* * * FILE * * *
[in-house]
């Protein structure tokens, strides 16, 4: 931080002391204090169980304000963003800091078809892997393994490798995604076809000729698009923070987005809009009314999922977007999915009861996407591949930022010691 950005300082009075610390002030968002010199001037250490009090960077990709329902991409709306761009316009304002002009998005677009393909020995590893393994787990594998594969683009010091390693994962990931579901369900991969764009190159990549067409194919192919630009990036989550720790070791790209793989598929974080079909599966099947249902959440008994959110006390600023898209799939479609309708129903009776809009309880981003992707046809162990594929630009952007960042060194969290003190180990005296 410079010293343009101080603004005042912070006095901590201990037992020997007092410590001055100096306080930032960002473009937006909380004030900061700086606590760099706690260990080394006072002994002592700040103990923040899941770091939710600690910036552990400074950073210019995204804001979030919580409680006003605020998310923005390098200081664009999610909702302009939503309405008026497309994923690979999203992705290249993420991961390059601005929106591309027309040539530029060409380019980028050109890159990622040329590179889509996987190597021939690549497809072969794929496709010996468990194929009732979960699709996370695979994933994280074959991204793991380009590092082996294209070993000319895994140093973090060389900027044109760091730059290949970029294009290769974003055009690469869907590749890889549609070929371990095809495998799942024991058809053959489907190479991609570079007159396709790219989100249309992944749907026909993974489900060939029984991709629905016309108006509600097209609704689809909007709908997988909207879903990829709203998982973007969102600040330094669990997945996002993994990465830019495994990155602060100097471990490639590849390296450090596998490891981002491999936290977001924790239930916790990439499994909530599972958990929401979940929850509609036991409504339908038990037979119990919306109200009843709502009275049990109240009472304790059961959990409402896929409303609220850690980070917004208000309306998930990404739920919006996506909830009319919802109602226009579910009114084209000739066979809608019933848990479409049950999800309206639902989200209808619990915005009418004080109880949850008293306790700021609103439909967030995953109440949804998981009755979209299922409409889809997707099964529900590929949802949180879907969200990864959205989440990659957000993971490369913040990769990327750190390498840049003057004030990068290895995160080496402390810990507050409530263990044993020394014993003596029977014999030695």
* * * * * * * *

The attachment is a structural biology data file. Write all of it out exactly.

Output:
[in-house]
């Protein structure tokens, strides 16, 4: 931080002391204090169980304000963003800091078809892997393994490798995604076809000729698009923070987005809009009314999922977007999915009861996407591949930022010691 950005300082009075610390002030968002010199001037250490009090960077990709329902991409709306761009316009304002002009998005677009393909020995590893393994787990594998594969683009010091390693994962990931579901369900991969764009190159990549067409194919192919630009990036989550720790070791790209793989598929974080079909599966099947249902959440008994959110006390600023898209799939479609309708129903009776809009309880981003992707046809162990594929630009952007960042060194969290003190180990005296 410079010293343009101080603004005042912070006095901590201990037992020997007092410590001055100096306080930032960002473009937006909380004030900061700086606590760099706690260990080394006072002994002592700040103990923040899941770091939710600690910036552990400074950073210019995204804001979030919580409680006003605020998310923005390098200081664009999610909702302009939503309405008026497309994923690979999203992705290249993420991961390059601005929106591309027309040539530029060409380019980028050109890159990622040329590179889509996987190597021939690549497809072969794929496709010996468990194929009732979960699709996370695979994933994280074959991204793991380009590092082996294209070993000319895994140093973090060389900027044109760091730059290949970029294009290769974003055009690469869907590749890889549609070929371990095809495998799942024991058809053959489907190479991609570079007159396709790219989100249309992944749907026909993974489900060939029984991709629905016309108006509600097209609704689809909007709908997988909207879903990829709203998982973007969102600040330094669990997945996002993994990465830019495994990155602060100097471990490639590849390296450090596998490891981002491999936290977001924790239930916790990439499994909530599972958990929401979940929850509609036991409504339908038990037979119990919306109200009843709502009275049990109240009472304790059961959990409402896929409303609220850690980070917004208000309306998930990404739920919006996506909830009319919802109602226009579910009114084209000739066979809608019933848990479409049950999800309206639902989200209808619990915005009418004080109880949850008293306790700021609103439909967030995953109440949804998981009755979209299922409409889809997707099964529900590929949802949180879907969200990864959205989440990659957000993971490369913040990769990327750190390498840049003057004030990068290895995160080496402390810990507050409530263990044993020394014993003596029977014999030695």